Walk Georgia for Better Bone Health
May is National Osteoporosis Month. Take steps now to improve bone health for yourself and your family.
Lace up those shoes, and let’s take a walk!
Walking offers excellent health benefits from muscle tone to cardiovascular strength, but for our purposes during National Osteoporosis Month, walking is a great way to protect your bones from osteoporosis, a disease that affects 4.5 million women over the age of 50 nationwide. Weight-bearing exercise like walking, along with a diet rich in calcium and vitamin D, strengthens bones and helps to prevent osteoporosis.
From the mountains to the coast, Georgia is blessed with a bounty of interesting and beautiful places to walk. We have mountain hikes, Rails to Trails paths, and historic sites to meet every interest and fitness level. I asked a few commissioners to share with you their favorite walking paths near their hometowns.
In the Rome, Georgia area, Commissioner Sharon Baker recommends the Berry College campus and Ridge Ferry Park. The college sits on 26,000 acres of wooded land that is teeming with wildlife. If you go early in the morning or late in the afternoon, the fields will be covered over in deer. The Berry College campus has designated walking, biking, and horse riding trails, so you will want to check out their online maps to find the right spots. Ridge Ferry Park has tons of amenities including pavilions and playgrounds but also paved and natural walking trails. It would be a great place to meet friends for a walk.
Commissioner Mia Rice enjoys the Chattahoochee RiverWalk in Columbus, Georgia. This beautiful 22-mile paved trail hugs the Chattahoochee River bank and runs from Lake Oliver through Columbus to Fort Benning. It is a favorite of hikers, bikers, strollers, and dog walkers. Rafting parties float by while you take in the river scenery, and it is entertaining to watch them navigate the rapids.
I am partial to the Kennesaw Mountain National Battlefield Park, which is practically in my back yard. It is an oasis in the midst of urban sprawl, and once you leave the parking areas, the trails feel as secluded as the trails in other, more remote national parks around the country. There are sections of relatively flat loop trails on the Cheatham Hill side of the park, but the views of the Atlanta skyline from the top of Kennesaw Mountain are well worth the trek up. On a clear day, you can see all the way to Stone Mountain, another fun hiking destination in Metro Atlanta.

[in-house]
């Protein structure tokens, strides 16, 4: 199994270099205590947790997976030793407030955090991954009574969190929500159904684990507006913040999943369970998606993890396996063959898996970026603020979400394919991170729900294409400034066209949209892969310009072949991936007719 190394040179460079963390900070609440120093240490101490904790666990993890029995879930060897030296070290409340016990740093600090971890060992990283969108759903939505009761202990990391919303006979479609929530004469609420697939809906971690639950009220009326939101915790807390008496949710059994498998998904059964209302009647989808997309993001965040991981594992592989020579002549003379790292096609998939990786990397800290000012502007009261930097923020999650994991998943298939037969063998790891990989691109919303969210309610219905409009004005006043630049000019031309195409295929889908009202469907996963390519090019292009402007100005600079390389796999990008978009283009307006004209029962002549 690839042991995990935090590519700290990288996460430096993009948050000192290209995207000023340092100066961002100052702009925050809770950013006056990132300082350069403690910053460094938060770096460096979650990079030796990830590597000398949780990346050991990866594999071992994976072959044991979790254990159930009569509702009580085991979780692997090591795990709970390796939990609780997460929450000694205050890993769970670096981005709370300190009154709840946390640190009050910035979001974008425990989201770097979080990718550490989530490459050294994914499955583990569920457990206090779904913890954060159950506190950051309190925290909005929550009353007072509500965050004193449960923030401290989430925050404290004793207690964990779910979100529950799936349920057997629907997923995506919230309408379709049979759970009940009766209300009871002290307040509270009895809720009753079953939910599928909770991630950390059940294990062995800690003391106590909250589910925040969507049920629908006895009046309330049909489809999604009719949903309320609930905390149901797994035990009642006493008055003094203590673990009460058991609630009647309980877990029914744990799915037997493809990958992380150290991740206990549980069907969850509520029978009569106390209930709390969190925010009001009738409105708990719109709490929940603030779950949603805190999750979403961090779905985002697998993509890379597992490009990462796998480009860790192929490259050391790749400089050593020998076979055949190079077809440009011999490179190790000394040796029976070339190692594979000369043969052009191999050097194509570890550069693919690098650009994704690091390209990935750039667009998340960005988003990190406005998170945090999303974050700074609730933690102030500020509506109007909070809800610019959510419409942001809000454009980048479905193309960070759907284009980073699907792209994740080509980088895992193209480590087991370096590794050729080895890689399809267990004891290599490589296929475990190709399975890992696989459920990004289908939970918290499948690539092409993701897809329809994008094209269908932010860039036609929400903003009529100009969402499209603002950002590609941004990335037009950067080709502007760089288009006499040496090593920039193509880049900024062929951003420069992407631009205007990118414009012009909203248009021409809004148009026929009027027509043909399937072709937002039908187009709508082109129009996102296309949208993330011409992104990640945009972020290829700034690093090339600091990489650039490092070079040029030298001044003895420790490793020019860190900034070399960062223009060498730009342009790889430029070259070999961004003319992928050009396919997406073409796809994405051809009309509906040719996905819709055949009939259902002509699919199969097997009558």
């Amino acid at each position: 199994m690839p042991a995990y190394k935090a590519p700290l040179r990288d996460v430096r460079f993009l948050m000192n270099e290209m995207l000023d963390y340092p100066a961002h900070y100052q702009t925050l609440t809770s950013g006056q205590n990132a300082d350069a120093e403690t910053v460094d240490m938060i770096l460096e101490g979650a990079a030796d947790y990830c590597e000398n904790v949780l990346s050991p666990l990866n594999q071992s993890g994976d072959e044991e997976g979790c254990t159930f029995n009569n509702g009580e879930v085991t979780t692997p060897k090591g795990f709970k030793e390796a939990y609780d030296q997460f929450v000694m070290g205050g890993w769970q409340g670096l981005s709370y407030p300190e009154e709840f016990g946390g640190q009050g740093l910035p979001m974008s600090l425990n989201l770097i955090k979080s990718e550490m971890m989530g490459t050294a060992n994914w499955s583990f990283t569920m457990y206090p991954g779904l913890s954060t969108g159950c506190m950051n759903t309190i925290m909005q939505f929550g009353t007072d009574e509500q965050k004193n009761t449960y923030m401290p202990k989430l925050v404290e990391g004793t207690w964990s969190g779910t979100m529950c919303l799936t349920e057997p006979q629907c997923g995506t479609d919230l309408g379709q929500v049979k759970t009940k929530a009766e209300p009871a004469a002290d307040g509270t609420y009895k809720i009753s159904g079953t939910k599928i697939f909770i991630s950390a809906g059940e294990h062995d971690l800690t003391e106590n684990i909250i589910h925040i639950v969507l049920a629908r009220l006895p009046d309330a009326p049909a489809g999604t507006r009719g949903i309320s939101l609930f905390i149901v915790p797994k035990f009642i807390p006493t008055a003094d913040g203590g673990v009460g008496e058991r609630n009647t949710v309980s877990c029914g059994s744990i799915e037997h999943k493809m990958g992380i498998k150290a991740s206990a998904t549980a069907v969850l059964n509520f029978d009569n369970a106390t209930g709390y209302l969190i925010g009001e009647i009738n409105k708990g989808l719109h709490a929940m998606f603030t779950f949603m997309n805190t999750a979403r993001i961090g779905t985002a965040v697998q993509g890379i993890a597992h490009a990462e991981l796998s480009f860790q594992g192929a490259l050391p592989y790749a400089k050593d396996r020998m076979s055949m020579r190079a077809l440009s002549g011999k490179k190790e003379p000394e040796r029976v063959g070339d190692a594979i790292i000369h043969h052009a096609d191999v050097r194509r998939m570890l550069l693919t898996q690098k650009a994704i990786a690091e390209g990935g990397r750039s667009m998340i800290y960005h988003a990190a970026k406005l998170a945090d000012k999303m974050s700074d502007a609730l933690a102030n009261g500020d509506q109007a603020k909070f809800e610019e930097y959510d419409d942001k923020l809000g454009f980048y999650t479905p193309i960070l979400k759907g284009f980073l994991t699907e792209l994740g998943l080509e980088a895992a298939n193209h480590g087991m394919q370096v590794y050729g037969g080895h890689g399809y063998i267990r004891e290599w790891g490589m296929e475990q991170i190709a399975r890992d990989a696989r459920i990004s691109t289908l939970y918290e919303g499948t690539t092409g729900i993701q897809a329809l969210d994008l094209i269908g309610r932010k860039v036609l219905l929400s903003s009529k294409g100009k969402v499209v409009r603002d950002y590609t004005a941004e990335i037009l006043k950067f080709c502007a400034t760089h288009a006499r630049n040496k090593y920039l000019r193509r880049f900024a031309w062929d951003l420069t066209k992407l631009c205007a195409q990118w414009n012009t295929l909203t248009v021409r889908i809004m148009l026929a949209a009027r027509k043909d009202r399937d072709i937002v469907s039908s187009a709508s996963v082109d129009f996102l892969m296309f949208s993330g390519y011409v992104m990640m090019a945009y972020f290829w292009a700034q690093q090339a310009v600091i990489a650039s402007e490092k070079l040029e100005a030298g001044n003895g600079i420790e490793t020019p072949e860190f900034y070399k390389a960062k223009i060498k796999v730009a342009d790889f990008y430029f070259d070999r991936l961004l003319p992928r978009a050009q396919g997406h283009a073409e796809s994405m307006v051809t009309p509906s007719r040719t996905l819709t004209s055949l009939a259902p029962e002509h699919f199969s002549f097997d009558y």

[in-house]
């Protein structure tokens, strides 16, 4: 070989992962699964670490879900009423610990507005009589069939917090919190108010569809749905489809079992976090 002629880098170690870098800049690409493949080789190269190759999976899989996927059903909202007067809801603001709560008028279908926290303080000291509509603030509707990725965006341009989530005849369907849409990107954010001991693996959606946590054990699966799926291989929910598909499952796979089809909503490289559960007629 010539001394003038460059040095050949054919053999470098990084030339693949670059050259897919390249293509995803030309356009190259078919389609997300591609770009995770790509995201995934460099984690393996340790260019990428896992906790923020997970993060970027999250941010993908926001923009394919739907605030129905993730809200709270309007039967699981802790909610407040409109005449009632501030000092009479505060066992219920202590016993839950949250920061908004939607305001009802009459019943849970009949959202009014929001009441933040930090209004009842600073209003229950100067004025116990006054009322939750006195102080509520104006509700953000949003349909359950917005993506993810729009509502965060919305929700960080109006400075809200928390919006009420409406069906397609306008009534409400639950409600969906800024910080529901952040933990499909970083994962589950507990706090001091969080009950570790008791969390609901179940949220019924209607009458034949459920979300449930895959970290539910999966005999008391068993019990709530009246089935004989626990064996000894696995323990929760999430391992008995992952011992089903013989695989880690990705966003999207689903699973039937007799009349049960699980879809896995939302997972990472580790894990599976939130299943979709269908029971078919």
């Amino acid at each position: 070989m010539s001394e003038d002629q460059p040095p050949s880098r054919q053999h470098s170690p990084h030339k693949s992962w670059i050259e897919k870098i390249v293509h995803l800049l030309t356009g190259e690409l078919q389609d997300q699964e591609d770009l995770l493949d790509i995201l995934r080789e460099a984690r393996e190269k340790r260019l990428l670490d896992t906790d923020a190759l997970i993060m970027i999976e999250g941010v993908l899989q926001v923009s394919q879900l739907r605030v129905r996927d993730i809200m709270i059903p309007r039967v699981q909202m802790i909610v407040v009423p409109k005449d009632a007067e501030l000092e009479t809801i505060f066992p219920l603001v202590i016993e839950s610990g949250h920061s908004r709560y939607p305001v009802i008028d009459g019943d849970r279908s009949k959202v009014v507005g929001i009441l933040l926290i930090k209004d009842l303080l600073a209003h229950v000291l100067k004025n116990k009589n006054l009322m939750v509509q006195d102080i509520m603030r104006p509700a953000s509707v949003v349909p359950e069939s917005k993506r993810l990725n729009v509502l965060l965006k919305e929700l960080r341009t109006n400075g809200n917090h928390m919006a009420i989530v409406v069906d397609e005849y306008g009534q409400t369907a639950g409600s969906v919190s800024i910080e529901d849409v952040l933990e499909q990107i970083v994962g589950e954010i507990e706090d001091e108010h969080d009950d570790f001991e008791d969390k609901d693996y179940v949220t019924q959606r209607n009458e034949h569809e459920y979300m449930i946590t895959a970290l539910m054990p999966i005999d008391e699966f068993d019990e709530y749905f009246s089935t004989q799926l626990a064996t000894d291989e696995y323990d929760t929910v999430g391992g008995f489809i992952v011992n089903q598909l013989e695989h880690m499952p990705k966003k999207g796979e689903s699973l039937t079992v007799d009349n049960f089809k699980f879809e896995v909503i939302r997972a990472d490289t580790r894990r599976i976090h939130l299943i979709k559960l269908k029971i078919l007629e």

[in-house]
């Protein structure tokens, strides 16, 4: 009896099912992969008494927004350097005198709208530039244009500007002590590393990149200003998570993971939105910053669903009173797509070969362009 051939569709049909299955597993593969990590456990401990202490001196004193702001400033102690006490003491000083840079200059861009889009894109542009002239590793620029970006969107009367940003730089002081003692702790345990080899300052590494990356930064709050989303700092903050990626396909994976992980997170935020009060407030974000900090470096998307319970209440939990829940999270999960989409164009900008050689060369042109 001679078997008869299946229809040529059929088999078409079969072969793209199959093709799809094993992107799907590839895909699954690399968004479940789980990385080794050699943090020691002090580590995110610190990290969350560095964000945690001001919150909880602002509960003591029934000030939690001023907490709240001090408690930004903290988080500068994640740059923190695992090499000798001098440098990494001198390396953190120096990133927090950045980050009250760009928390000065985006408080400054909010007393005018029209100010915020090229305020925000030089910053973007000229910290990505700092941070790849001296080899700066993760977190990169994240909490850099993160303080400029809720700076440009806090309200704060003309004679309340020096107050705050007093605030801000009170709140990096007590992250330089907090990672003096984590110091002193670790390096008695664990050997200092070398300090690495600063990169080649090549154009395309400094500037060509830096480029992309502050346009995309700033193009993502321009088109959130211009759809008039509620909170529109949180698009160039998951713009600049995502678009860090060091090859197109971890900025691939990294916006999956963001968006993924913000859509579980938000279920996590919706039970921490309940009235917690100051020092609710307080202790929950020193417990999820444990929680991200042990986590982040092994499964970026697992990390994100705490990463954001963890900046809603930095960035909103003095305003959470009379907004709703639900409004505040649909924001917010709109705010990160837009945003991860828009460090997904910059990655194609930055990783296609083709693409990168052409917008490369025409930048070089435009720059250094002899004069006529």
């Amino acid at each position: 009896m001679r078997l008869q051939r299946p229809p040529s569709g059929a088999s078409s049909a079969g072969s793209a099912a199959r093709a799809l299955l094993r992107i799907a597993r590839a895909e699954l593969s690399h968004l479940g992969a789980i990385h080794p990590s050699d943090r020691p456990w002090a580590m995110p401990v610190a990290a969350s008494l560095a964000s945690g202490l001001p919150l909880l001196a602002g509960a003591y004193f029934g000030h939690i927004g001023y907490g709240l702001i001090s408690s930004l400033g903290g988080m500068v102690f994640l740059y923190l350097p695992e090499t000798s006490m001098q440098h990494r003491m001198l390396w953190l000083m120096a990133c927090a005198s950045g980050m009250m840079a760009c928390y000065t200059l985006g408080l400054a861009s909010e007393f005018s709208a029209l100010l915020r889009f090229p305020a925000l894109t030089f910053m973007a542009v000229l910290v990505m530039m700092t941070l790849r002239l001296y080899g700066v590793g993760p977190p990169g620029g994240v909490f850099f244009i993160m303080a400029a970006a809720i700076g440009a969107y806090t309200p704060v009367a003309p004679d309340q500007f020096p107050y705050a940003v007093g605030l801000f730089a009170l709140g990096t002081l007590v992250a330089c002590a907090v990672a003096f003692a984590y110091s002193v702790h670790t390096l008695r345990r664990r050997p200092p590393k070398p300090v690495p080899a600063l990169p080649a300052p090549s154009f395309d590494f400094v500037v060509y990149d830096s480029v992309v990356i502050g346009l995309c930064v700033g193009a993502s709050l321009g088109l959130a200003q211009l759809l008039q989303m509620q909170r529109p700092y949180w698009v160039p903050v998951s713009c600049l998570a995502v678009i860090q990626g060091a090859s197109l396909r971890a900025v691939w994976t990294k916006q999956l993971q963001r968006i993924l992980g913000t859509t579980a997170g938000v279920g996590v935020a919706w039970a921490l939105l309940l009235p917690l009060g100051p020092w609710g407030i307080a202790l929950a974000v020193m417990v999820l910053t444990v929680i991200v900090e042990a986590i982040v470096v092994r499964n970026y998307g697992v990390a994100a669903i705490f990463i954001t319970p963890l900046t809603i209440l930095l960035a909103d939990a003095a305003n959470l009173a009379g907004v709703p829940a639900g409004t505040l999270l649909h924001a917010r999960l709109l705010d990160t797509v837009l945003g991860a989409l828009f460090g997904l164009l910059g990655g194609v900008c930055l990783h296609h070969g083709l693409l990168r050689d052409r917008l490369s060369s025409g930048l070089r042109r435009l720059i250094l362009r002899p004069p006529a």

Although I usually bike it instead of walk it, the Silver Comet Trail is a favorite of residents in Cobb, Paulding, and Polk counties as well as others on the west side of Atlanta looking for a nice place to walk. A paved path that follows a former railroad line, the Silver Comet runs from Smyrna all the way to Alabama where it joins up with the 33-mile Chief Ladiga Trail. The many parking lots along the trail make it easy to team up with a friend and two cars for an easy point-to-point hike.
When it comes to the coast, Savannah is my favorite walking city. Not technically a trail, the city is still a great place to get some exercise, and I love to spend a weekend strolling through the squares and parks and browsing the antique shops. The live oaks draped with Spanish moss create an atmosphere that is very southern, gothic, and romantic. It is no surprise that ghost tours abound. James Oglethorpe, founder of the Colony of Georgia, was brilliant in his urban planning way back in 1733, and now, almost 300 years later, we can still enjoy his vision of the ideal city. If you go to Savannah, make sure your walk includes Forsyth Park. The fountain alone is spectacular.
As spring turns into summer in the Peach State, head outside and enjoy the beautiful scenery of our lovely state. Your bones will reap the benefit. To find a trail near you, visit TrailLink, Triple Blaze, or Georgia State Parks.
What is your favorite Georgia trail?
Karla Jacobs is a member of the Georgia Commission on Women. She lives in Marietta with her husband, two kids, a dog, and some fish.